Monday, June 25, 2012
‘Tis the season for seaside cookouts and beach reads, clams and mussels and pulpy paperbacks in quantity. We’d recommend Bren Smith’s Thimble Island Oyster Co. as a source of the former and Lucky Peach issue 4 for the latter. We’re longtime fans of Lucky Peach (especially since co-founders Peter Meehan and David Chang came speak at Yale this past spring), and this issue, which focuses on American food, features YSFP alum Nozlee Samadzadeh writing about the invasive species now making their homes in our country’s fields, lakes and streams. Of course she interviews another close friend of the Project, Chef Bun Lai, whose inventive recipes make use of the abundance of invasive Asian shore crabs in the waters near New Haven. Nozlee’s piece, like Bun’s cooking, offers an innovative way of looking at a seemingly insoluble problem— by recognizing that so-called invasive species are here to stay, and that integrating them into our vocabularies and diets might be the best way to handle their presence on our shores.

‘Tis the season for seaside cookouts and beach reads, clams and mussels and pulpy paperbacks in quantity. We’d recommend Bren Smith’s Thimble Island Oyster Co. as a source of the former and Lucky Peach issue 4 for the latter. We’re longtime fans of Lucky Peach (especially since co-founders Peter Meehan and David Chang came speak at Yale this past spring), and this issue, which focuses on American food, features YSFP alum Nozlee Samadzadeh writing about the invasive species now making their homes in our country’s fields, lakes and streams. Of course she interviews another close friend of the Project, Chef Bun Lai, whose inventive recipes make use of the abundance of invasive Asian shore crabs in the waters near New Haven. Nozlee’s piece, like Bun’s cooking, offers an innovative way of looking at a seemingly insoluble problem— by recognizing that so-called invasive species are here to stay, and that integrating them into our vocabularies and diets might be the best way to handle their presence on our shores.

Tuesday, February 14, 2012
Forget February and any Valentine’s Day blues: think ahead to warm months and the Alpine strawberries that show up at the Yale Farm each June, and apply to be one of our summer interns for the 2012 season. Applications are available here and due Friday by 10:00 pm.

Forget February and any Valentine’s Day blues: think ahead to warm months and the Alpine strawberries that show up at the Yale Farm each June, and apply to be one of our summer interns for the 2012 season. Applications are available here and due Friday by 10:00 pm.

Monday, January 30, 2012
This winter has been weirdly mild so far, but that hasn’t stopped us at the YSFP from getting excited about the coming of summer. There are two awesome ways to get involved in the coming months:
Apply to be a Harvest leader. Facilitate incoming freshmen’s first experiences with Yale and each other by spending a week with them on a small-scale organic Connecticut farm. Work during the day, hang out at night, cook fresh food and sleep under the stars. This year’s trips run from August 19-24, with leaders arriving August 15 for training. No experience with food, farming or the program is required and all are encouraged to apply.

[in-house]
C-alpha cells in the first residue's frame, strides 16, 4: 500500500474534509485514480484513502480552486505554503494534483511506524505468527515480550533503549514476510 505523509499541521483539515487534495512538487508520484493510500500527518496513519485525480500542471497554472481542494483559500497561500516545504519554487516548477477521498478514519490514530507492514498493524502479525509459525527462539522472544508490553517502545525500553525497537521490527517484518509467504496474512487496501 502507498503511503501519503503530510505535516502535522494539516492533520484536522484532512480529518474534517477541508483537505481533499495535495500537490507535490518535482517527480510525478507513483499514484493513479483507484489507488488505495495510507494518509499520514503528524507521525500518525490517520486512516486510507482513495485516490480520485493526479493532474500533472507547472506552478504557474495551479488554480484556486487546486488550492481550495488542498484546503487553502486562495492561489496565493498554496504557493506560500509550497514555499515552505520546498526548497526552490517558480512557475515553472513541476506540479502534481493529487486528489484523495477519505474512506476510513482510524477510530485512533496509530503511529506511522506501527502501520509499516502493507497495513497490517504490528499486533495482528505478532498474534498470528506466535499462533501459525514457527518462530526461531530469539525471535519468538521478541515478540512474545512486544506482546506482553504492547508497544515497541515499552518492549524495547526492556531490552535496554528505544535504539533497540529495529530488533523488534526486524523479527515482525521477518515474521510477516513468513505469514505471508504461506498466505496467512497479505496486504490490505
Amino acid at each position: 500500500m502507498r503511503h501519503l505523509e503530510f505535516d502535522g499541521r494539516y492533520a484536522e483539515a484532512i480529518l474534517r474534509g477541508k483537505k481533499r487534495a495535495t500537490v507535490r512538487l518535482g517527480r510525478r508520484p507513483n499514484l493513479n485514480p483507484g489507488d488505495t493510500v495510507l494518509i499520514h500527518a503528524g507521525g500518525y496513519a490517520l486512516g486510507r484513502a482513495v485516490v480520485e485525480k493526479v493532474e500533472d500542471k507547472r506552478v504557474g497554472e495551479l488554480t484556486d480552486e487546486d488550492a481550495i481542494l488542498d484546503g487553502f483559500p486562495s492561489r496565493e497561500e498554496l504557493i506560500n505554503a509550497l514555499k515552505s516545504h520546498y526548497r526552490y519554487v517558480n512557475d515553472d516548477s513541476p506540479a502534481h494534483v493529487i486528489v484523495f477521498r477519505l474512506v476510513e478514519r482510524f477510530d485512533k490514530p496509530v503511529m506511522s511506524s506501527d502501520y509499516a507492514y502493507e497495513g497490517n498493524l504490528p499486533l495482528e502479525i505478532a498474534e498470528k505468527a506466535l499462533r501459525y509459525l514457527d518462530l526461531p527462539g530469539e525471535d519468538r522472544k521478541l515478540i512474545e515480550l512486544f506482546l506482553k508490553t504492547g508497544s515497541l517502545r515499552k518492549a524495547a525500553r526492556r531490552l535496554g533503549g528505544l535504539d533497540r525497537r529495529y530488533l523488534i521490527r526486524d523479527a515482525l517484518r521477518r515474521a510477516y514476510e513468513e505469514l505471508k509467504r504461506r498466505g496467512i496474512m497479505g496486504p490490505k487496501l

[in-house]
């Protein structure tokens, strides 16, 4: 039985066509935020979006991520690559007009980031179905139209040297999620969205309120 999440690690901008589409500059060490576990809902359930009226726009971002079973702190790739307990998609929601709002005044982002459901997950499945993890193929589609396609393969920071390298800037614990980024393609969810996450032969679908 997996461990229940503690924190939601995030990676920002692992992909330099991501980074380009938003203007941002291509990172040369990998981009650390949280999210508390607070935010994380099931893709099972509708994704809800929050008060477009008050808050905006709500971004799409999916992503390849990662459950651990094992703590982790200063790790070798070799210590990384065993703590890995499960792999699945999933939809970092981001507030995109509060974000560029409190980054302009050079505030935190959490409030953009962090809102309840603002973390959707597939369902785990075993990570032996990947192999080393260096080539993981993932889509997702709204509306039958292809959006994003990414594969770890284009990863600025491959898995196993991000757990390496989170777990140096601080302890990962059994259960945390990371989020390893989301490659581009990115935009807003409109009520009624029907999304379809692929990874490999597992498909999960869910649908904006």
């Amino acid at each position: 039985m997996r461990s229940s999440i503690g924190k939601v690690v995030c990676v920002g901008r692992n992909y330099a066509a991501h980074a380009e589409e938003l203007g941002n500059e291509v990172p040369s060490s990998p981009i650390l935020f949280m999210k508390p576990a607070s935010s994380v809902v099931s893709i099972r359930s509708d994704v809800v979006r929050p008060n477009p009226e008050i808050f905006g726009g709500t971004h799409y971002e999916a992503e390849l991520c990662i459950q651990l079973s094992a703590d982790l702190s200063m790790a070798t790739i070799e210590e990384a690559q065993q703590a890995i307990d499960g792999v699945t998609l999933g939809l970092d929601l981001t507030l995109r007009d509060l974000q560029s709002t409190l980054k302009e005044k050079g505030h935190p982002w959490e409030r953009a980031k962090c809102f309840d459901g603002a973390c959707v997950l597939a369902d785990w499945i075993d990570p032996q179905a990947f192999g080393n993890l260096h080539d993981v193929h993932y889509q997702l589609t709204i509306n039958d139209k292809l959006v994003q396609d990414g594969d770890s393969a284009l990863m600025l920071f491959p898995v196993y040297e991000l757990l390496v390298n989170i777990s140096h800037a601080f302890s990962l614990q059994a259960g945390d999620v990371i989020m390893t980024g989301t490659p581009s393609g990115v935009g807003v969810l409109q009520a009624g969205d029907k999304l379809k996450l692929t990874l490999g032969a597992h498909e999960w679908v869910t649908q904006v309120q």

Or, if you’re looking for something a little more intensive, apply to be a Yale Farm summer intern! Spend 12 weeks on our one-acre market garden, learning the principles of small-scale sustainable growing and meeting some of the folks who do it full time in neighboring cities. Experience with farming, gardening and growing is encouraged but not required; a love of cooperative work and the great outdoors is a must.
Unfortunately, both of these opportunities are limited to current Yale undergraduates; non-Yalies seeking positions in sustainable agriculture should check out Good Food Jobs for alternatives.

This winter has been weirdly mild so far, but that hasn’t stopped us at the YSFP from getting excited about the coming of summer. There are two awesome ways to get involved in the coming months:

Apply to be a Harvest leader. Facilitate incoming freshmen’s first experiences with Yale and each other by spending a week with them on a small-scale organic Connecticut farm. Work during the day, hang out at night, cook fresh food and sleep under the stars. This year’s trips run from August 19-24, with leaders arriving August 15 for training. No experience with food, farming or the program is required and all are encouraged to apply.

Or, if you’re looking for something a little more intensive, apply to be a Yale Farm summer intern! Spend 12 weeks on our one-acre market garden, learning the principles of small-scale sustainable growing and meeting some of the folks who do it full time in neighboring cities. Experience with farming, gardening and growing is encouraged but not required; a love of cooperative work and the great outdoors is a must.

Unfortunately, both of these opportunities are limited to current Yale undergraduates; non-Yalies seeking positions in sustainable agriculture should check out Good Food Jobs for alternatives.